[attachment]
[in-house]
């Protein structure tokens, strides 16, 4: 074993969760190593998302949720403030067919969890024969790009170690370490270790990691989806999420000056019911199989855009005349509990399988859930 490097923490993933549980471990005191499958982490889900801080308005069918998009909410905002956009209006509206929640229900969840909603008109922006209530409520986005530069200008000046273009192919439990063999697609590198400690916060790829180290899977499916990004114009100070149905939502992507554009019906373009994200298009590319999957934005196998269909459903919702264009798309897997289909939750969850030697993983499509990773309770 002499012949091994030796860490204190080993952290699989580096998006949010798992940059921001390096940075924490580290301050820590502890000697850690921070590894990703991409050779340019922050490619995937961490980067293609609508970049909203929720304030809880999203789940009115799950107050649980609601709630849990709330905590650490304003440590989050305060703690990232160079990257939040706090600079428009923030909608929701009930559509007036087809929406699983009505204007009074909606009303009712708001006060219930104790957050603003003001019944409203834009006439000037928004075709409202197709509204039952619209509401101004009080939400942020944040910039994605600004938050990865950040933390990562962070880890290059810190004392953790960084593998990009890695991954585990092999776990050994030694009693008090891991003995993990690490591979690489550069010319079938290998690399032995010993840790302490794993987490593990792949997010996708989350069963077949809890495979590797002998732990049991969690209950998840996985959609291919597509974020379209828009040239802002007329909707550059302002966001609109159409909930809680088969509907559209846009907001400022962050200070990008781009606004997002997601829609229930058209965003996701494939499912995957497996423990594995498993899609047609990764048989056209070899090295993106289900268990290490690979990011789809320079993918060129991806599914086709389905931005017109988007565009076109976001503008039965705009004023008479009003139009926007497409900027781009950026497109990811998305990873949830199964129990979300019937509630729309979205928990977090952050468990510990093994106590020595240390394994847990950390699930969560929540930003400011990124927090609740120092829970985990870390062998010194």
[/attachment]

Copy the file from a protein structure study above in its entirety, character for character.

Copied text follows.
[in-house]
């Protein structure tokens, strides 16, 4: 074993969760190593998302949720403030067919969890024969790009170690370490270790990691989806999420000056019911199989855009005349509990399988859930 490097923490993933549980471990005191499958982490889900801080308005069918998009909410905002956009209006509206929640229900969840909603008109922006209530409520986005530069200008000046273009192919439990063999697609590198400690916060790829180290899977499916990004114009100070149905939502992507554009019906373009994200298009590319999957934005196998269909459903919702264009798309897997289909939750969850030697993983499509990773309770 002499012949091994030796860490204190080993952290699989580096998006949010798992940059921001390096940075924490580290301050820590502890000697850690921070590894990703991409050779340019922050490619995937961490980067293609609508970049909203929720304030809880999203789940009115799950107050649980609601709630849990709330905590650490304003440590989050305060703690990232160079990257939040706090600079428009923030909608929701009930559509007036087809929406699983009505204007009074909606009303009712708001006060219930104790957050603003003001019944409203834009006439000037928004075709409202197709509204039952619209509401101004009080939400942020944040910039994605600004938050990865950040933390990562962070880890290059810190004392953790960084593998990009890695991954585990092999776990050994030694009693008090891991003995993990690490591979690489550069010319079938290998690399032995010993840790302490794993987490593990792949997010996708989350069963077949809890495979590797002998732990049991969690209950998840996985959609291919597509974020379209828009040239802002007329909707550059302002966001609109159409909930809680088969509907559209846009907001400022962050200070990008781009606004997002997601829609229930058209965003996701494939499912995957497996423990594995498993899609047609990764048989056209070899090295993106289900268990290490690979990011789809320079993918060129991806599914086709389905931005017109988007565009076109976001503008039965705009004023008479009003139009926007497409900027781009950026497109990811998305990873949830199964129990979300019937509630729309979205928990977090952050468990510990093994106590020595240390394994847990950390699930969560929540930003400011990124927090609740120092829970985990870390062998010194």